The first line of Shakespeare's Sonnet 18 appears to be a question:
Shall I compare thee to a summer's day?
Shakespeare doesn't ask, "May I," or "Can I," or "Would you mind if I," nor in any way does he ask for permission or even for acquiescence from the person to whom the poem is addressed, to compare them to a summer's day. Shakespeare instead employs a rhetorical question, which effectively turns the question into a statement.
In asking, "Shall I compare thee to a summer's day?" Shakespeare has already done it. He's already compared the person to whom the poem is addressed to a summer's day, at least in the abstract. He continues the comparison through the next seven lines by referring to and comparing the person to whom the poem is addressed to certain, specific aspects of a summer's day.
"Thou art more lovely and more temperate," Shakespeare writes, then lists the ways in which the person to whom the poem is addressed isn't like a summer's day.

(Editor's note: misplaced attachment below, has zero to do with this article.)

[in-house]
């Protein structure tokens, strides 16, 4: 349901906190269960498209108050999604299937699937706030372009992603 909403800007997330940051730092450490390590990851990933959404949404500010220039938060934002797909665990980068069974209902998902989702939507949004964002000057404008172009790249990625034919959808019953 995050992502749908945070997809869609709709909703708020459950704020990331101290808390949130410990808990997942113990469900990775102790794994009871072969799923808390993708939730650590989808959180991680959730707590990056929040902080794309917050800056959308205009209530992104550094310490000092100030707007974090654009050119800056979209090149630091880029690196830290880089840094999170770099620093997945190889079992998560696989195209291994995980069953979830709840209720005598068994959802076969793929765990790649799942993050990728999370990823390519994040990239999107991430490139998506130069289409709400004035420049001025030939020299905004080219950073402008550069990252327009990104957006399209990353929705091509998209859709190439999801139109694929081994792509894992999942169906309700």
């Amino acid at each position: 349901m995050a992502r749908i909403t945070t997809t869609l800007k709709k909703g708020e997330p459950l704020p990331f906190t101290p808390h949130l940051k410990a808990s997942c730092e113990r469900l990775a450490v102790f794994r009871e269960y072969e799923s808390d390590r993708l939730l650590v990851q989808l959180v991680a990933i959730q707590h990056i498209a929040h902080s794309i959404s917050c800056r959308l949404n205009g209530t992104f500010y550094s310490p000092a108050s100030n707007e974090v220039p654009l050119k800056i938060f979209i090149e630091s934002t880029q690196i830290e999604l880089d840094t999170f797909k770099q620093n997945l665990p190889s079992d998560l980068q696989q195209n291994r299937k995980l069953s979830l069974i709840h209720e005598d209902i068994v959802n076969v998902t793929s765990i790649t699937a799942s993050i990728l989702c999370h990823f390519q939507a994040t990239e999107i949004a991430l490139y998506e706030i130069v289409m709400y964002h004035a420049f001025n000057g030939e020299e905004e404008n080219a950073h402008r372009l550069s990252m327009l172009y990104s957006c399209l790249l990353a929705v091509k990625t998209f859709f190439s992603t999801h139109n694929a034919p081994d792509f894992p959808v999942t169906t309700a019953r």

Nothing that Shakespeare writes about in these eight lines expresses the true theme of the poem. The first eight lines are simply the preamble to the next four lines, in which Shakespeare moves a little closer to the theme.
The ninth line, "But thy eternal summer shall not fade," intentionally leads the person to whom the poem is addressed to ask the question, "Why not? Why won't my eternal summer fade?"
Three lines later, Shakespeare answers the question: "When in eternal lines to time thou grow'st." When someone writes a poem ("eternal lines") about you, Shakespeare says, speaking to the person to whom the poem is addressed, then your "eternal summer," your eternal youth, your eternal beauty can never fade.
In the concluding couplet, Shakespeare finally gets to the theme of the poem:
So long as men can breathe, or eyes can see,
So long lives this, and this gives life to thee.
The poem isn't about a summer's day or even about the person to whom the poem is addressed. The poem is about Shakespeare himself. Through "this," through my poem, Shakespeare says to the person to whom the poem is addressed, you are immortalized; and you, your youth, and your beauty will live forever.